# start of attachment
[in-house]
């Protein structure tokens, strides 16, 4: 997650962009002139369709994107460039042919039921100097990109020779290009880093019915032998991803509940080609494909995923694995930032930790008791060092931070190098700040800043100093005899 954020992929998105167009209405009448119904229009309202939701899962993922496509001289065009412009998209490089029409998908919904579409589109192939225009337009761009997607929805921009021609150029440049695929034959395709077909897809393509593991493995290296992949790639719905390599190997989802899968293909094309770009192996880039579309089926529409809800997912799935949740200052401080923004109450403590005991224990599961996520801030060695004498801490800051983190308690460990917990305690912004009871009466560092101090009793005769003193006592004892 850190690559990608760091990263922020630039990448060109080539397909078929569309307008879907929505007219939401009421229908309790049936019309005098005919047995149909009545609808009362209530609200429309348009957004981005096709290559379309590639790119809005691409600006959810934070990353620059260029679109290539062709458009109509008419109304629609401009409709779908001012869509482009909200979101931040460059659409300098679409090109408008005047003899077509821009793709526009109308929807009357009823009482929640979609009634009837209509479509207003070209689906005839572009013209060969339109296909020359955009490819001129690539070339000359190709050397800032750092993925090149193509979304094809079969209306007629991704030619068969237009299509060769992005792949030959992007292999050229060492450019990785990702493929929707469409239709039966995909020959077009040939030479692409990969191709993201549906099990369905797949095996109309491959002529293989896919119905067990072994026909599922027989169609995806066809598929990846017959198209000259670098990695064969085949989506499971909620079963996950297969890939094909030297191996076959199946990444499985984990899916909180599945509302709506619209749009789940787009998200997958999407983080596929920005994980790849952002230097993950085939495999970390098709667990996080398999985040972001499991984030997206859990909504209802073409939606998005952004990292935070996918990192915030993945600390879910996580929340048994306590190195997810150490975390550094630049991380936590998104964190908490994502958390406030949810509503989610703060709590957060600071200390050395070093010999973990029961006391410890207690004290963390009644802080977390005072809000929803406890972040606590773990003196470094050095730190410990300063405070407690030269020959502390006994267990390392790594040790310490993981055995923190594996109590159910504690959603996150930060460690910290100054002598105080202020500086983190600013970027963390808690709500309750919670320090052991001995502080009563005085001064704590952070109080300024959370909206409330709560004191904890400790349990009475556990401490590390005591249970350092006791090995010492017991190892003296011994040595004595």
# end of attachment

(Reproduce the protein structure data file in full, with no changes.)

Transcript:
[in-house]
């Protein structure tokens, strides 16, 4: 997650962009002139369709994107460039042919039921100097990109020779290009880093019915032998991803509940080609494909995923694995930032930790008791060092931070190098700040800043100093005899 954020992929998105167009209405009448119904229009309202939701899962993922496509001289065009412009998209490089029409998908919904579409589109192939225009337009761009997607929805921009021609150029440049695929034959395709077909897809393509593991493995290296992949790639719905390599190997989802899968293909094309770009192996880039579309089926529409809800997912799935949740200052401080923004109450403590005991224990599961996520801030060695004498801490800051983190308690460990917990305690912004009871009466560092101090009793005769003193006592004892 850190690559990608760091990263922020630039990448060109080539397909078929569309307008879907929505007219939401009421229908309790049936019309005098005919047995149909009545609808009362209530609200429309348009957004981005096709290559379309590639790119809005691409600006959810934070990353620059260029679109290539062709458009109509008419109304629609401009409709779908001012869509482009909200979101931040460059659409300098679409090109408008005047003899077509821009793709526009109308929807009357009823009482929640979609009634009837209509479509207003070209689906005839572009013209060969339109296909020359955009490819001129690539070339000359190709050397800032750092993925090149193509979304094809079969209306007629991704030619068969237009299509060769992005792949030959992007292999050229060492450019990785990702493929929707469409239709039966995909020959077009040939030479692409990969191709993201549906099990369905797949095996109309491959002529293989896919119905067990072994026909599922027989169609995806066809598929990846017959198209000259670098990695064969085949989506499971909620079963996950297969890939094909030297191996076959199946990444499985984990899916909180599945509302709506619209749009789940787009998200997958999407983080596929920005994980790849952002230097993950085939495999970390098709667990996080398999985040972001499991984030997206859990909504209802073409939606998005952004990292935070996918990192915030993945600390879910996580929340048994306590190195997810150490975390550094630049991380936590998104964190908490994502958390406030949810509503989610703060709590957060600071200390050395070093010999973990029961006391410890207690004290963390009644802080977390005072809000929803406890972040606590773990003196470094050095730190410990300063405070407690030269020959502390006994267990390392790594040790310490993981055995923190594996109590159910504690959603996150930060460690910290100054002598105080202020500086983190600013970027963390808690709500309750919670320090052991001995502080009563005085001064704590952070109080300024959370909206409330709560004191904890400790349990009475556990401490590390005591249970350092006791090995010492017991190892003296011994040595004595």